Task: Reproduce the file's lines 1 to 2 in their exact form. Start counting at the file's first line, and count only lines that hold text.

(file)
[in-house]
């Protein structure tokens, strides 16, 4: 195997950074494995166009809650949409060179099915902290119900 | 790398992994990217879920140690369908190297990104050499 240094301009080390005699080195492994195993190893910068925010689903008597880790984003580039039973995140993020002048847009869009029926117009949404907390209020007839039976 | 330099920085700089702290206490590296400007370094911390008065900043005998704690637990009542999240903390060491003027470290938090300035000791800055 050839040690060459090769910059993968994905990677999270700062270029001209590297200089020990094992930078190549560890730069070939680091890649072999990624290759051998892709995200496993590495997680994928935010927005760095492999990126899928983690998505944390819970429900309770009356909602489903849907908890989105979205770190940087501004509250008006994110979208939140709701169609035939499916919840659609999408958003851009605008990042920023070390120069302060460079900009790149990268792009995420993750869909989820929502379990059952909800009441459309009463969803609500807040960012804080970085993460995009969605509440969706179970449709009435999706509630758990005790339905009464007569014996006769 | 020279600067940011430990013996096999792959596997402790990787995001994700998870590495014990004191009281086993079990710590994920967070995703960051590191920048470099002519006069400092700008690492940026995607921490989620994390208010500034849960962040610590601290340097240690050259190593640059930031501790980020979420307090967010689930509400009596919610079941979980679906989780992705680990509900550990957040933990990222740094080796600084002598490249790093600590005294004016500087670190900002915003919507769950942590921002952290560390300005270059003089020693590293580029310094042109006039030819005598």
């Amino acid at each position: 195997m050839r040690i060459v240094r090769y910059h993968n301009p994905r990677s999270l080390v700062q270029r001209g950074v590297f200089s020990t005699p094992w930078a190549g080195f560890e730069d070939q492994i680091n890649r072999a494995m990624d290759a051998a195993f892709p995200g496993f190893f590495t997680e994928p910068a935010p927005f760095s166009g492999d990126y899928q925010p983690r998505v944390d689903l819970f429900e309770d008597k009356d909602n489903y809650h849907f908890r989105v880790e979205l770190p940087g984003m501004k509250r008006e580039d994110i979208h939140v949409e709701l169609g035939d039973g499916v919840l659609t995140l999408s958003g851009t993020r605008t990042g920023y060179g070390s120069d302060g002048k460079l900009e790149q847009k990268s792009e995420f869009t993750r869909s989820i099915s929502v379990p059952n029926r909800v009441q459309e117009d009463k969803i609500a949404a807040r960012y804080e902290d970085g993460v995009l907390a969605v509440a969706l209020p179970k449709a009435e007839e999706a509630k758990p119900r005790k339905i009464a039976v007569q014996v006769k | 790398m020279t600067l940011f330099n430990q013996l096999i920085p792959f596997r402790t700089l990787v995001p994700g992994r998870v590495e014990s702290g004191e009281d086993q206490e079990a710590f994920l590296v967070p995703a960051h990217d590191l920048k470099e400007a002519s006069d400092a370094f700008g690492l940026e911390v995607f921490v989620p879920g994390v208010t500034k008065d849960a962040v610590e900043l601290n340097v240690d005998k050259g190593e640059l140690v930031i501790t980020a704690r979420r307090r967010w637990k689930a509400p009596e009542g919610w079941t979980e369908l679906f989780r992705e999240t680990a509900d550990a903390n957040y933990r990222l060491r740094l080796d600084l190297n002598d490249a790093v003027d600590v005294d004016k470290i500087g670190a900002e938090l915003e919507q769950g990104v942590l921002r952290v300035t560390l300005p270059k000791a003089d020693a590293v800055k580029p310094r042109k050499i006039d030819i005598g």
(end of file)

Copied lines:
[in-house]
């Protein structure tokens, strides 16, 4: 195997950074494995166009809650949409060179099915902290119900 | 790398992994990217879920140690369908190297990104050499 240094301009080390005699080195492994195993190893910068925010689903008597880790984003580039039973995140993020002048847009869009029926117009949404907390209020007839039976 | 330099920085700089702290206490590296400007370094911390008065900043005998704690637990009542999240903390060491003027470290938090300035000791800055 050839040690060459090769910059993968994905990677999270700062270029001209590297200089020990094992930078190549560890730069070939680091890649072999990624290759051998892709995200496993590495997680994928935010927005760095492999990126899928983690998505944390819970429900309770009356909602489903849907908890989105979205770190940087501004509250008006994110979208939140709701169609035939499916919840659609999408958003851009605008990042920023070390120069302060460079900009790149990268792009995420993750869909989820929502379990059952909800009441459309009463969803609500807040960012804080970085993460995009969605509440969706179970449709009435999706509630758990005790339905009464007569014996006769 | 020279600067940011430990013996096999792959596997402790990787995001994700998870590495014990004191009281086993079990710590994920967070995703960051590191920048470099002519006069400092700008690492940026995607921490989620994390208010500034849960962040610590601290340097240690050259190593640059930031501790980020979420307090967010689930509400009596919610079941979980679906989780992705680990509900550990957040933990990222740094080796600084002598490249790093600590005294004016500087670190900002915003919507769950942590921002952290560390300005270059003089020693590293580029310094042109006039030819005598």